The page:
When people talk about legacy data, they are referring to any data that hasn’t been updated in a while. A primary issue with legacy data is data quality. With legacy data, you can’t always guarantee that it is correct, or sometimes, even present, as it hasn’t been checked or updated in a long time. For historical data, there may have been human errors on the initial data entry or the definition of ‘acceptable’ or ‘required’ data for that data item may have changed over time, resulting in incorrect data. Even if data requirements are defined when you open the market up to competition, legacy data issues can cause business processes to fail on change of supplier, as incorrect or insufficient data may be supplied.
We’re seeing this issue materialise within the gas and electricity market, where 1.24% of customer switches are erroneous, with circa 50% of consumers erroneously transferred due to an incorrect address is in the system. An erroneous transfer is when an energy supplier tries to take over a gas or electricity supply by mistake.
Legacy data issues are not simple to fix and are likely to generate costs for the industry. Therefore, we would recommend using existing companies (where possible,) to resolve legacy data issues. For example, some data collection agencies are supporting the smart rollout by performing site surveys prior to an installation; identifying potential data gaps (i.e. is the house occupied/does the area get signal) heralding an improvement of data quality and a reduction in appointment/job failures.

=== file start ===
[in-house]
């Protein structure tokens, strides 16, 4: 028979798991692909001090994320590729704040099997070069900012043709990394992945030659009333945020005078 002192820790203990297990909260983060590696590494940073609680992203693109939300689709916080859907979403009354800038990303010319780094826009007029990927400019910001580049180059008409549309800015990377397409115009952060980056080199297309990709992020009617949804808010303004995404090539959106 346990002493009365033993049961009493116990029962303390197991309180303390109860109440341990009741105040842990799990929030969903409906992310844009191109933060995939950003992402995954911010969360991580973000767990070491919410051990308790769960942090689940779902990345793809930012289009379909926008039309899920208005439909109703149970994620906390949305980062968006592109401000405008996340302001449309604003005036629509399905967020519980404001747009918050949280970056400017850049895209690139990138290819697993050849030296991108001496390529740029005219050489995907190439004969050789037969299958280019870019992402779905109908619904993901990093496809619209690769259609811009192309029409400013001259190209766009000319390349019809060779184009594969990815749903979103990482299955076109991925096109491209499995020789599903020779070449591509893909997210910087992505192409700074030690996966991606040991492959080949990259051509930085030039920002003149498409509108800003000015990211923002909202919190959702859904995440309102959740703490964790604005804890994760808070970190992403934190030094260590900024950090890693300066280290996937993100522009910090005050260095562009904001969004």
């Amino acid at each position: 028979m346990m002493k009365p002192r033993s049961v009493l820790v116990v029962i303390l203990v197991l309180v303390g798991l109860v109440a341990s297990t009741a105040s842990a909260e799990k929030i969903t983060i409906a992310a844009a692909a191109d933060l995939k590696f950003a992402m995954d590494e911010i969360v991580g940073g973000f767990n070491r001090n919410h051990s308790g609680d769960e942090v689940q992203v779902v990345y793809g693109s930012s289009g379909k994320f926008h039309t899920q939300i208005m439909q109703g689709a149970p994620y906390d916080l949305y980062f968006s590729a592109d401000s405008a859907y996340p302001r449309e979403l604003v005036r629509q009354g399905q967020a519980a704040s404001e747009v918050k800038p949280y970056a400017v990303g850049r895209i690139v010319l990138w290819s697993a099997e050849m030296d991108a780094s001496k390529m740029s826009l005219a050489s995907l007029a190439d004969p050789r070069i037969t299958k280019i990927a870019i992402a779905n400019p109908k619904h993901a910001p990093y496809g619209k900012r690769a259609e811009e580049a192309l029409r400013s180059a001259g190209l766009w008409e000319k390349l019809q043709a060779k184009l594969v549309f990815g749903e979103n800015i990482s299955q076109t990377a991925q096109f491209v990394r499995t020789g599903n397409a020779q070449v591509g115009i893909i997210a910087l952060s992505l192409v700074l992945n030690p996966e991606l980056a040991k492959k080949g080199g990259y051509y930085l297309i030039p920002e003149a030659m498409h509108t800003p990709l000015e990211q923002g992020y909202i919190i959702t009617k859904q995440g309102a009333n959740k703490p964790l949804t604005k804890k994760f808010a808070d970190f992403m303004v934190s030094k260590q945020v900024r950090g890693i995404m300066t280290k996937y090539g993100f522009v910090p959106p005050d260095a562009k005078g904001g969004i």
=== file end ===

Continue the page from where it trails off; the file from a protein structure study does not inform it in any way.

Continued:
Therefore, Lesson learned #2 is that we would recommend highlighting important data items (as previously noted) and performing a quality assurance and, potentially, a ‘data cleanse’ to identify if there are issues with business-critical data, thereby allowing you to improve it before it impacts business-critical processes.
Lesson #3: Interoperability will improve customer outcomes?
Are you reinventing the wheel? Whatever issue you are facing, we recommend speaking to those with considerable experience; if you’re dealing with issues that have arisen in similar circumstances and looking to build a solution, you could save on cost by performing this process as a joint venture.
ElectraLink’s experience with managing the TRAS (Theft Risk Assessment Service) service, which assesses the risk of energy theft at consumer premises to help target theft investigations, has shown that producing a ‘one-size fits all’ approach and sharing cross-industry experience can herald substantial benefits.
Under TRAS, gas and electricity market participants worked together to identify trends in energy theft and use this knowledge to work with third parties to track and monitor households suspected of theft. Similar experiences and knowledge sharing could be used to tackle billing issues that result from incomplete information around ‘the occupier’ for water companies and vulnerable customers across all utilities.